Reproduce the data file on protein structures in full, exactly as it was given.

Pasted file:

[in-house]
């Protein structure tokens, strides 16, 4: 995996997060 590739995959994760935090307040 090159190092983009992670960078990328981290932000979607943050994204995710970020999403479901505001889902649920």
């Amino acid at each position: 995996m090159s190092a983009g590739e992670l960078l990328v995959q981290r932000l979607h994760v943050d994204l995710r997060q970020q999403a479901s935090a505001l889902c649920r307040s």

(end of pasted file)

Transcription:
[in-house]
């Protein structure tokens, strides 16, 4: 995996997060 590739995959994760935090307040 090159190092983009992670960078990328981290932000979607943050994204995710970020999403479901505001889902649920």
């Amino acid at each position: 995996m090159s190092a983009g590739e992670l960078l990328v995959q981290r932000l979607h994760v943050d994204l995710r997060q970020q999403a479901s935090a505001l889902c649920r307040s």